Beach Erosion in Vizag Due to Lack of Mangroves

Degradation and destruction of mangrove forests in Visakhapatnam and Srikakulam districts, have been a cause of concern for environmentalists and environment lovers.

Published: 24th February 2014 09:28 AM  |   Last Updated: 24th February 2014 09:28 AM   |  A+A-


Degradation and destruction of mangrove forests in Visakhapatnam and Srikakulam districts, have been a cause of concern for environmentalists and environment lovers. Though negligible when compared to other coastal districts, both these districts having the mangrove forests in small patches spread over the coastline, are witnessing a decrease in the area over the last few years.

Mangroves are found in tropical and subtropical tidal areas and play a crucial role in supporting the ecological balance. They play an important role in arresting tidal waves and tsunamis. They also support shrimp seed production and crocodile breeding. Andhra Pradesh has the second largest mangrove forests in the country, after West Bengal.

Visakhapatnam and Srikakulam have mangrove forests spread over in an area of less than 60 hectares. In Visakhapatnam, mangroves plantation was once found in abundance near the Naval Dockyard extending up to Meghadrigedda reservoir on the rear-side of the airport.

Two more mangrove plantation patches are found at Pudimadaka and Rambilli in the district. But, about 90 per cent of the mangroves and casuarinas in Vizag are lost due to human interference and indiscriminate deforestation of the mangroves cover for industrial development and urbanisation over the last few years.

Environmentalists attribute the beach erosion which has been severe in the recent times to lack of mangrove plantation along the beach.

“For me, Vizag and other north Coastal Andhra districts have mangrove plantation in negligible area. People, particularly the government, should realise the importance of mangrove plantations. It was these mangrove plantations that saved the lives of hundreds of people in East Godavari district during the tsunami,” said DE Babu, professor and head of Zoology department at Andhra University.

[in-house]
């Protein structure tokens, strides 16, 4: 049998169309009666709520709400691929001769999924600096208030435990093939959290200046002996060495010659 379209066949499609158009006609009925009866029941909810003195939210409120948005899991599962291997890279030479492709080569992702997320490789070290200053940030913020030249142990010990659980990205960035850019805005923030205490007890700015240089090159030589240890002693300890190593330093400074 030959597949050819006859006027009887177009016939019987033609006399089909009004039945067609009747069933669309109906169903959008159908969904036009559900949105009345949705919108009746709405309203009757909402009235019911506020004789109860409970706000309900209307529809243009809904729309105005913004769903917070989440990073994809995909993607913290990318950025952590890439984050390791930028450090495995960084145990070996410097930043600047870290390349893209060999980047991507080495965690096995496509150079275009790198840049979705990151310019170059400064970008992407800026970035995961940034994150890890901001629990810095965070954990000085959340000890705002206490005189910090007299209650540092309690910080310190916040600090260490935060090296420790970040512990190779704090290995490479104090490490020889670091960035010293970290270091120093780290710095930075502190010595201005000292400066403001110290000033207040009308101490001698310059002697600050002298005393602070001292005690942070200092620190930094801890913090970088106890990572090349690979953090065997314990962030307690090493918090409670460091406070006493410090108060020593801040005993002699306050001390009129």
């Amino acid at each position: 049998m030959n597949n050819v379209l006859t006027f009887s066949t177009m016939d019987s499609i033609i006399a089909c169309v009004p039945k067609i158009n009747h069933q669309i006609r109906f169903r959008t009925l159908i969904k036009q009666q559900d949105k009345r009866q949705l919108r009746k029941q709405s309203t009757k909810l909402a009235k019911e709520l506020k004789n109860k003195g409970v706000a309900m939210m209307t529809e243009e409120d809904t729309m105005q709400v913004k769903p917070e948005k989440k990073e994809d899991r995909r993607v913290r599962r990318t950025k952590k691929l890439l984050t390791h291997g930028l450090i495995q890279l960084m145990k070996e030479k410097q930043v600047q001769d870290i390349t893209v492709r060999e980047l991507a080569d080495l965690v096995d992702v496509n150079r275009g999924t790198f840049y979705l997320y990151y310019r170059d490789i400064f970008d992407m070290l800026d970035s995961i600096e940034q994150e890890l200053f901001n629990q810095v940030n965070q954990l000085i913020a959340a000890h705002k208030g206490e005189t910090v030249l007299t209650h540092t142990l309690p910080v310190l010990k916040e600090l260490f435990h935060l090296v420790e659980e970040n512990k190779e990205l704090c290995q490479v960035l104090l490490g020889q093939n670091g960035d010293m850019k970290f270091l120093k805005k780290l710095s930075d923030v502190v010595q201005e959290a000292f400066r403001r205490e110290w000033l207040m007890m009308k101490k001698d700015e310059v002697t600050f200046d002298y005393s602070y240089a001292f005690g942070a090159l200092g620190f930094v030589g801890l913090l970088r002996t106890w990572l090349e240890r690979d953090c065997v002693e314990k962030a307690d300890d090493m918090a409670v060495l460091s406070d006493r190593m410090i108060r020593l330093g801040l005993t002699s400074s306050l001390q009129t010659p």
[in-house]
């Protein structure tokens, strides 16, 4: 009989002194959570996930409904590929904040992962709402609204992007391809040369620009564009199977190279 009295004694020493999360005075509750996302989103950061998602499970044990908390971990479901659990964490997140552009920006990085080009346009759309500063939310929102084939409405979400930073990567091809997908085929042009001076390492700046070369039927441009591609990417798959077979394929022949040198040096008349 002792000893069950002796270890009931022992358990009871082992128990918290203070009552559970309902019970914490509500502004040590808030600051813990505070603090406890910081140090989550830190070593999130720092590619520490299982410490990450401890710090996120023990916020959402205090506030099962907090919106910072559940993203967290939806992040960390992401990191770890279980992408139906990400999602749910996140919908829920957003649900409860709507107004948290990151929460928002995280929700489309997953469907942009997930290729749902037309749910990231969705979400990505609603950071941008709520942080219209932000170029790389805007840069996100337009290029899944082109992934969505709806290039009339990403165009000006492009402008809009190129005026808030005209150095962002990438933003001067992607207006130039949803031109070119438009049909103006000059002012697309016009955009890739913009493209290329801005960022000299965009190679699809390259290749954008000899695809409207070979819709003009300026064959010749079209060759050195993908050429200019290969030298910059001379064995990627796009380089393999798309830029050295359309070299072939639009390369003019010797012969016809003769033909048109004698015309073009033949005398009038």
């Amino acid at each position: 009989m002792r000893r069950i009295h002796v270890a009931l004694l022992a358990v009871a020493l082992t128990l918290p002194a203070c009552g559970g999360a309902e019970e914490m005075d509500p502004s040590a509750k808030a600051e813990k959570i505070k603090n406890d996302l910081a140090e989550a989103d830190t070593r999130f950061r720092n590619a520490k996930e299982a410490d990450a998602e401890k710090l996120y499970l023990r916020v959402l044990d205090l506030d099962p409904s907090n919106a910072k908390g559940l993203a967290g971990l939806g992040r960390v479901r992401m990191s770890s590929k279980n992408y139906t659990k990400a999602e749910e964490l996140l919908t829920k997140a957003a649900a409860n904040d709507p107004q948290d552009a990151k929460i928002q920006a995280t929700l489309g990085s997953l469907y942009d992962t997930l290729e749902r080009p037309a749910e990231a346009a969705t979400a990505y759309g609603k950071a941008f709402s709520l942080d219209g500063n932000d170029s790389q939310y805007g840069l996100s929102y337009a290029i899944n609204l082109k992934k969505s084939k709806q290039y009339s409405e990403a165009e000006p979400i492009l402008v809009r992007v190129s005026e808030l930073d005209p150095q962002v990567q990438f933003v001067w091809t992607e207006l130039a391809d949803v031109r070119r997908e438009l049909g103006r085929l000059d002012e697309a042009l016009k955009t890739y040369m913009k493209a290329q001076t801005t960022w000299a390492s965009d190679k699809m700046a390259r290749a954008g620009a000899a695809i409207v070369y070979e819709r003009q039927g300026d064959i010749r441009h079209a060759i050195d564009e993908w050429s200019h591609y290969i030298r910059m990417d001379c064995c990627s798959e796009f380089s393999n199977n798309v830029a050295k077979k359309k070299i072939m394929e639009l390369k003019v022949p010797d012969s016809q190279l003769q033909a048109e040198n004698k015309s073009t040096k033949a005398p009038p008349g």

He added that mangroves host several commercially important species of fish and crustaceans. He pointed out that beach erosion in Visakhapatnam could have been controlled to some extent through mangrove plantation.

The mangrove plantation at Bhavanapadu and surrounding areas in Srikakulam which are spread up to 50 hectares this year, has declined from about 72 hectares in 2011. The environmentalists say that aquaculture has damaged these forests to some extent but developmental activities particularly industrialisation is posing a threat to mangrove plantation.

Environmentalists emphasise the need to grow mangroves immediately in the wake of industrialisation proposed along the coast including Petroleum, Chemical and Petrochemical Investment Region (PCPIR) following the bifurcation of the State.

They suggest that if 100 acres of mangroves are destroyed for any requirement, mangrove plantation should be taken up in at least 200 acre.

Mangroves are buffers between land and sea where they not only prevent soil erosion but also act as catalyst in reclaiming land from the sea.

Mangrove forests and estuaries are breeding and nursery grounds for a number of marine organisms, including the commercially important shrimp, crab and fish species. The threats to mangroves include land reclamation for construction and industrial activities, domestic pollution, dumping of debris and waste, deforestation for fuel food and over harvesting marine wealth.

“Unless restoration of degraded mangrove forests is taken up immediately by involving all stakeholders, we will lose precious mangrove areas that would in turn increase vulnerability to coastal storms and cyclones and loss of opportunity to sustainable livelihoods,” admitted a senior forest officer.

He said that though proposals were sent to the government to grow mangrove plantations, the department is yet to receive a nod from the government.

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